. .

Rs l2 billion Right Shares issue announced by Habib Bank

Jun 19 - 25, 2000

The Board of Directors of Habib Bank Limited (HBL) has decided to get the Bank listed at Karachi Stock Exchange and to also offer shares of approximately Rs l2 billion to general public. This was announced by Zakir Mahmood, president of the Bank at a press briefing after the Annual General Meeting on June 6, 2000. The Right Issue would be offered at par value of Rs l0 per share. This will double HBL's capital base to Rs 24 billion. State Bank of Pakistan (SBP) has already paid Rs 8 billion to HBL as subscription against issue of right shares.

Mahmood said the Right Issue would be offered to general public after listing at the Karachi Stock Exchange (KSE) and clearance from the SBP and Securities and Exchange Commission of Pakistan (SECP). The decision not to charge any premium will allow the investors to directly benefit and also create depth in local equities market. One may wonder how can the Right Shares of a nationalized bank be issued to general public?

According to some equities experts, this is possible once the existing shareholders relinquish their right in favour of general public. However, the first requirement would be to get the Bank listed at one of the three stock exchanges operating in the country. To resolve this issue the details have to be worked out by the Bank, SECP and the stock exchanges. Mahmood was confident that listing of HBL at KSE and issuance of right shares would be completed before December this year.

According to Arif Habib, Chairman, KSE the decision has come at an appropriate time. It would create depth in the stock market and revive the interest of both local and foreign investors in equities market in Pakistan. The HBL management has already sought a meeting with the KSE to discuss the details of its listing plan but no date has been fixed for the due diligence.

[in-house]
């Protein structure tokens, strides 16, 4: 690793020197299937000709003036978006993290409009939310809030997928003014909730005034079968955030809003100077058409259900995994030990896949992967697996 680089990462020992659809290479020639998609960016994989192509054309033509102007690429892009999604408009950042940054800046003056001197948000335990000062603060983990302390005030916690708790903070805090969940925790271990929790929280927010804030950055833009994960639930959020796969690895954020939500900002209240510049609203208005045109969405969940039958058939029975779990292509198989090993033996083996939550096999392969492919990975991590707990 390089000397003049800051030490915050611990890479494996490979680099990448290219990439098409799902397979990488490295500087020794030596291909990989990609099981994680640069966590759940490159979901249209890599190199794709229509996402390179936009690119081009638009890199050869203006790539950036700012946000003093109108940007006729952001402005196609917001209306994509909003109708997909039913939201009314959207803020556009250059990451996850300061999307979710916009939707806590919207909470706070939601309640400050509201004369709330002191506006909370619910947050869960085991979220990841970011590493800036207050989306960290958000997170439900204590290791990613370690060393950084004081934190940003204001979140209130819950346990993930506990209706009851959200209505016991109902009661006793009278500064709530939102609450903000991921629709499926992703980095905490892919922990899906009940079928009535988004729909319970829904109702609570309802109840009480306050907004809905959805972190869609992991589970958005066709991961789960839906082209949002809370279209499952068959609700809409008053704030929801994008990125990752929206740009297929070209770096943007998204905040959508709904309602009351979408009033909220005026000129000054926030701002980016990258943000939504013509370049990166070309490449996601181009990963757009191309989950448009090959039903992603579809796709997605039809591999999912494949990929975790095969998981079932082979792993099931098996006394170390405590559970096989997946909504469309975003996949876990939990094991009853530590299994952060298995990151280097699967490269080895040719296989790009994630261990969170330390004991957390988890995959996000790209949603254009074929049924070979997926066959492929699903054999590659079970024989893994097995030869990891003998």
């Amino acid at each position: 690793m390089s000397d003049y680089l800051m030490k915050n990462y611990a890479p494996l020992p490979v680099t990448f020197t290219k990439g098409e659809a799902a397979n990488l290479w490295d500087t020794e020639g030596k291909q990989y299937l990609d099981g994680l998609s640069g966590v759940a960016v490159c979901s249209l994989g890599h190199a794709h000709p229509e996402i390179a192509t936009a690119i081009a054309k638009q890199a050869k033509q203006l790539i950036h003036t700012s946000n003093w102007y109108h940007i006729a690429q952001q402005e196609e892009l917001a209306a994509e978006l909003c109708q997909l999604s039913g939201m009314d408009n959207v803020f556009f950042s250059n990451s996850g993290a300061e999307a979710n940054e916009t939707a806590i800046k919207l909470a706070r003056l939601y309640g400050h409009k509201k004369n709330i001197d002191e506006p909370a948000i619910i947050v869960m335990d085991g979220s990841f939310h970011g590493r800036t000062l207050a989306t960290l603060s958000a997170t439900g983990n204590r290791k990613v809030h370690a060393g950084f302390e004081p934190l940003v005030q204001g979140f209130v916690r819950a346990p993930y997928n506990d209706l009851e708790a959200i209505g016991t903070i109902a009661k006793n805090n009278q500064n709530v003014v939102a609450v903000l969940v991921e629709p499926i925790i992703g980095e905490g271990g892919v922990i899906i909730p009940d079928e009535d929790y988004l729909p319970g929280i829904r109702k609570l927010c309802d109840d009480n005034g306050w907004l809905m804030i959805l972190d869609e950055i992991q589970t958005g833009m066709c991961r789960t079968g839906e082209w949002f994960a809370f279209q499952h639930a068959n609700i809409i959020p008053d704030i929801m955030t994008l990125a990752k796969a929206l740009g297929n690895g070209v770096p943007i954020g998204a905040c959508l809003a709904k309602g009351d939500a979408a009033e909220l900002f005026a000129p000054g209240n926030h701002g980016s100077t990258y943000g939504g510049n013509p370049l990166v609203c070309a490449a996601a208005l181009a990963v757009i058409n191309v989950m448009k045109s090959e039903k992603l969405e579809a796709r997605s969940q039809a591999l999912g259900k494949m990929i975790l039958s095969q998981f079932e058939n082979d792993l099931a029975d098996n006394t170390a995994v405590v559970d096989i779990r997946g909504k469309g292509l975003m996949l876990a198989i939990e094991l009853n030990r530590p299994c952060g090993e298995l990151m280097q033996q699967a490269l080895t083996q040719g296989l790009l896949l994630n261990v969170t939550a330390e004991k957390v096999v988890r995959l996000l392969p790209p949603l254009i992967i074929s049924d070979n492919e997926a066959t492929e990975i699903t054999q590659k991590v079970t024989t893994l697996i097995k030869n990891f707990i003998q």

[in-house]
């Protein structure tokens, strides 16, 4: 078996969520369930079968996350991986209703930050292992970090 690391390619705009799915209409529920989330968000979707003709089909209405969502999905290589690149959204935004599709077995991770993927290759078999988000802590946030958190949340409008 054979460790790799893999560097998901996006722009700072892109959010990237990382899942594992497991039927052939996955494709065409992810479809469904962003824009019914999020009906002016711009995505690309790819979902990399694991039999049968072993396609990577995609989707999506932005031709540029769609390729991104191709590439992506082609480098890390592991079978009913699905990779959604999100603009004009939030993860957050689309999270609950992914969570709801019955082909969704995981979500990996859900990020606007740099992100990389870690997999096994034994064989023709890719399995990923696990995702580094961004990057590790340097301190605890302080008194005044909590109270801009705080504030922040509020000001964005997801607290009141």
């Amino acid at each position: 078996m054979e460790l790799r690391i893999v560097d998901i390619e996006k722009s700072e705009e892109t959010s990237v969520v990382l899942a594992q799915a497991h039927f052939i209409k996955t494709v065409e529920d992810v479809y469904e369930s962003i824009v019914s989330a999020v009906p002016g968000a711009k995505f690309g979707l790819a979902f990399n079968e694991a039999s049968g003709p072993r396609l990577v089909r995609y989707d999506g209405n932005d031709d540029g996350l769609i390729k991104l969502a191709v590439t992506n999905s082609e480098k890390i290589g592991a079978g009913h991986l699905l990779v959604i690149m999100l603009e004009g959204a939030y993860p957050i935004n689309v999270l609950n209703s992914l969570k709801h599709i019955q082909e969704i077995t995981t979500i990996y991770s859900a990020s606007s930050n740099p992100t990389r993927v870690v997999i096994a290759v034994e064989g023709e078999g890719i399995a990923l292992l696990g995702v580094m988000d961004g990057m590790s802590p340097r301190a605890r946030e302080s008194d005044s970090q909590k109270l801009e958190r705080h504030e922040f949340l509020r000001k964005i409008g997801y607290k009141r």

As regards selling of HBL shares to strategic investors as well as transfer of management, the decision would be taken by Privatization Commission in due course of time. However, the option to sell HBL after splitting it into two parts, domestic and overseas operations is not being considered. Such a split would have reduced its franchise value. It is the stance that has been supported by the successive governments. The objective to sell HBL, as single entity, can only be achieved by making the bank an attractive buy.

Therefore, first the balance sheet has to be improved to make it an fastidious buy for the strategic investor. To make the Bank financially strong, as one of the various steps, it was decided to make an additional provisioning of Rs 10 billion against doubtful debts for the year ending December 31, 1999. However, this should not be considered a bad reflection on the part of the management. It is the financial strength and all such provisions can be written-back, if recovered in due course.

Mahmood informed that overseas division of HBL is very strong — presence in 26 countries and at 52 locations. It was unfortunate that during last few years overseas operations were not up to the mark. Now efforts are being made to strengthen UAE branch network.

In the Board meeting several long standing issued were also discussed and resolved. These issues relate to the requirement to confirm to international accounting standards, to current and deferred taxation and to income accruals on public sector debt.

The Bank's share in Pakistan continues to grow and is estimated at 19 per cent at the end of 1999. Mahmood, while disclosing the figures about deposit and advances, did not provide the details. However, assured that details would be available within a week. HBL has been maintaining a balance sheet of around Rs 300 billion. In 1999 deposits grew to Rs 252 billion from Rs 239 billion a year-ago and advances to Rs l53 billion from Rs l36 billion. A point indicating strength of the Bank is that the capital adequacy ratio of 8 per cent has been maintained under the SBP requirement.

Mahmood informed that while efforts were being made to enhance lending to small and medium enterprises (SMEs), the Bank had also emerged as a major lender to mega size projects — simply because of its size. Lately HBL has provided funds, in billion of rupees, to Pakistan Telecommunication Mobile Limited (PTML), Dewan Farooque Motors and others. He also said that the requests for funds are more than the resources at the disposal of HBL. Most of the financing requests have been from textile, value addition sub-sectors, telecommunication and information technology. However, the Bank has not made any specific sectoral allocations. Each case is decided at its own merit — economic viability.